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Literature / Song of the Lioness

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“You frighten them. You are too new; you are too different. Will they have to behave differently, now that you are of the tribe? Better that you die and become a legend. Legends force no one to change.”

Song of the Lioness is the first series set in the Tortall Universe and stars Alanna of Trebond, a young girl who disguises herself as a boy to become a knight. The books follow her from the beginning of her training to adulthood as she struggles with issues both internal and external: chiefly her feelings about her gender and sexuality, and then the court intrigues surrounding the King's brother as well as becoming part of Tortall's army as it wars with its neighbors... to say nothing of her dealings with gods.

Originally meant as one book for the adult market, Pierce divided it into four and made a large amount of cuts to conform to the rules of length and content that Young Adult Literature had in The '80s. It is also a famous work of Feminist Fantasy due to the focus given to gender issues and its message that girls have nothing to be ashamed of, whether compared to men or other kinds of girls.


A list of characters is found here, but because many of the characters appear in subsequent series, there are many spoilers.

  • Alanna: The First Adventure
  • In the Hand of the Goddess
  • The Woman Who Rides Like a Man
  • Lioness Rampant

Tropes present in this series include:

  • Action Girl: Alanna herself, of course. Thayet and Buri also count.
  • Afraid of Needles: Alanna faints when getting her ears pierced, much to Thayet's amusement.
  • All of the Other Reindeer: Kourrem, Kara, and Ishak — Alanna's students in the third book — are shunned by most of the rest of the Bloody Hawk tribe because their Jerkass shaman rails against them as demonic.
  • Altar Diplomacy: Prince Jonathan is slated to marry a princess from the Copper Isles in whom he has little interest. Fortunately for him, she goes Axe-Crazy and takes herself out of the running, freeing him up to make a love match with the newly arrived Princess Thayet.
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  • Ambition Is Evil: Delia and Duke Roger, and the Tusaine king's brother. Played with in the case of Thom, whose ambition enables him to be manipulated into assisting evil by raising Duke Roger from the dead.
  • Amplifier Artifact: The Dominion Jewel. It has been used by famously good rulers and tyrants alike; it all depends on who's holding it.
  • Animal Assassin: In the second book, Roger magics a boar to kill Alanna in her snow shelter. Later, he does the same with a man-eating wolf and its mate. Alanna defeats both.
  • Arrow Catch: Liam, the Shang Dragon, catches an assassin's arrow during the assassination attempt on Thayet in Rachia.
  • Artifact of Death: The crystal sword in The Woman Who Rides Like a Man. It's soaked in Roger's magic and incites horrible bloodlust in anyone who wields it while trying to drain their life-force. Alanna eventually claims it and puts a lot of work into neutralizing it.
  • Asleep for Days: Alanna does this after the battle by the river in In the Hand of the Goddess. It happens again after her ordeal to gain the Dominion Jewel in Lioness Rampant.
  • Axe-Crazy: Josiane of the Copper Isles. Literally. Stated to have been the result of inbreeding in the island kingdom; apparently her family throws out one utter nutcase every generation.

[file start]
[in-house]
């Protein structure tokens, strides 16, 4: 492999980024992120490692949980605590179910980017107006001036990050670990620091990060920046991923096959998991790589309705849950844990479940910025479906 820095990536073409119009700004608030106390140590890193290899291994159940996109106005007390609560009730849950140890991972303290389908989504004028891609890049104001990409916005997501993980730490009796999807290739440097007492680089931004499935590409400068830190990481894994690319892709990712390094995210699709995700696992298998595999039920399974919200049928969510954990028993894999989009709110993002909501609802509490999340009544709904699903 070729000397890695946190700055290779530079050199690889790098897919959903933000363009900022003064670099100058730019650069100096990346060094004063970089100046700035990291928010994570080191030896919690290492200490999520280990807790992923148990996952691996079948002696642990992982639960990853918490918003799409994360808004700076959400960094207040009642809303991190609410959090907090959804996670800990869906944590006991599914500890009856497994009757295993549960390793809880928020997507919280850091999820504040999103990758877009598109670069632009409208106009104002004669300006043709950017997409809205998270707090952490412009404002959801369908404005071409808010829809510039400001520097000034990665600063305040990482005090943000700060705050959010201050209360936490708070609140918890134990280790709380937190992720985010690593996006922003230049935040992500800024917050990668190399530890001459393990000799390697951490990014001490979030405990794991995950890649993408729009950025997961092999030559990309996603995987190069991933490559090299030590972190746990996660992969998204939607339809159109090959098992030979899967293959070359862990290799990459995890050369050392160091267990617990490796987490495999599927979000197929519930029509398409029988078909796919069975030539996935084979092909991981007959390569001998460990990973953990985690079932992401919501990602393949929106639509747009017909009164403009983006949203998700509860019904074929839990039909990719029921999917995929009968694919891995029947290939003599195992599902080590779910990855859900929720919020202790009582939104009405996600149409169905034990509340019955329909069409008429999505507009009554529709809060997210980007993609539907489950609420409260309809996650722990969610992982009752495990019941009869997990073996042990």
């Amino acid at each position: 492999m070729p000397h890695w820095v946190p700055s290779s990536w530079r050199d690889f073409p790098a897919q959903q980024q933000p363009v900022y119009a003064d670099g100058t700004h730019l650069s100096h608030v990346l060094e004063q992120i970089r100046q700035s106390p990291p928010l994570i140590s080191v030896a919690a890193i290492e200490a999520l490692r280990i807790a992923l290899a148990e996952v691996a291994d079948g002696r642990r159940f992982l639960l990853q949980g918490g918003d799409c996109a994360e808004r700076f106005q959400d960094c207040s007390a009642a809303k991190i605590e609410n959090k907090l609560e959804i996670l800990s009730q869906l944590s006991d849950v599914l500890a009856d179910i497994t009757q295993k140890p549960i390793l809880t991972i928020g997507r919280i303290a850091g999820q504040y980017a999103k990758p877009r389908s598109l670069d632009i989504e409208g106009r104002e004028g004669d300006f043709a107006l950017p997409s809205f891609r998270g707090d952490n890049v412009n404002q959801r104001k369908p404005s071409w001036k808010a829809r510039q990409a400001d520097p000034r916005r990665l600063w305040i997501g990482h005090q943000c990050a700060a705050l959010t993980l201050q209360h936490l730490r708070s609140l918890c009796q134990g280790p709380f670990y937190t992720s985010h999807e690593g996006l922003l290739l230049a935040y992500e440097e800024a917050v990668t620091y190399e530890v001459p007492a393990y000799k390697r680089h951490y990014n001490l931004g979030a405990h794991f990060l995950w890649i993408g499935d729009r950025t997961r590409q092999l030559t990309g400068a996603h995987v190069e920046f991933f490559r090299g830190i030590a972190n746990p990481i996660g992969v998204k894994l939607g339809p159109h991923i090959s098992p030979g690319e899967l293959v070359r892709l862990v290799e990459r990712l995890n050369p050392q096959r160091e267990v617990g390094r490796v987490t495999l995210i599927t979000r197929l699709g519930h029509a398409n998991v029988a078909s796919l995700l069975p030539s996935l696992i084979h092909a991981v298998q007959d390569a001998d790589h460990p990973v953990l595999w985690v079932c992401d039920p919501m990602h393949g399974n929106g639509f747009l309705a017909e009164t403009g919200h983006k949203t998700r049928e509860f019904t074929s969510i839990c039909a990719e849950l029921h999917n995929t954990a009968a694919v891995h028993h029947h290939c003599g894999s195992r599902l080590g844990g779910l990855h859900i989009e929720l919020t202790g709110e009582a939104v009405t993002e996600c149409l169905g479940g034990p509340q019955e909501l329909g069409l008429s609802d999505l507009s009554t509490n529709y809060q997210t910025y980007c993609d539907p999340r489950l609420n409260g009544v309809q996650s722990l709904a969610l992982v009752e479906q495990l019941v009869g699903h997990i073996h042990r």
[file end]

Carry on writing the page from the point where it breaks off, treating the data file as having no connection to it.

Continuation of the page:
• Back from the Dead: Alanna kills the Big Bad of the first quartet very dead in book two. Alas, it doesn't stick.
  • Badass Normal: Liam Ironarm is one of the most skilled fighters in the world. He hates magic.
  • Batman Gambit: Roger's plan in Lioness Rampant is this. Alanna only manages to stop it when she realizes he is expecting her every move, then does what he doesn't expect of her.
  • Beta Couple: Sir Myles and Eleni Cooper. Jonathan and Thayet are also played like this, despite being the future rulers of Tortall.
  • Bigfoot, Sasquatch and Yeti: The Roof of the World, Tortall's equivalent of the Himalayas, has its own version of the Yeti, the rarely-seen rock apes.
  • A Birthday, Not a Break: When Alanna and the other knights and squires are sent off to fight in Tusaine, she notes how she'll be in her first war before she turns 16. Indeed, her birthday comes during that grueling summer, which is filled with fighting and death.
  • Black-and-White Morality:
    • Partly as a product of the books mostly being from Alanna's point of view, and partly owing to the nature of the world and Alanna's aspirations to be a female knight and the reactions this draws. Broadly, though, people who like Alanna are good; people who do not like Alanna are bad. Particularly stark with Alanna's friendship with the Rogue and his Court, which means that one of the Realm's knights, and later other knights as well as the Crown Prince himself are aware of crimes being committed but do nothing to interfere.
    • Lioness Rampant hints that part of the reason that the Rogue and his Court are tolerated is because they don't push it too far and keep a kind of order in the criminal classes, meaning that it's more trouble than it's worth for the Lord Provost to clear them out — a balance which Claw threatens to upend. The narration also doesn't shy away from some of the darker aspects of the characters, such as the fact that George, while he's a charming, likeable and honourable man, killed his predecessor in the traditional duel for the throne of the Rogue and his primary choice of discipline is a three strike system that involves first a warning, then an ear being removed, then death.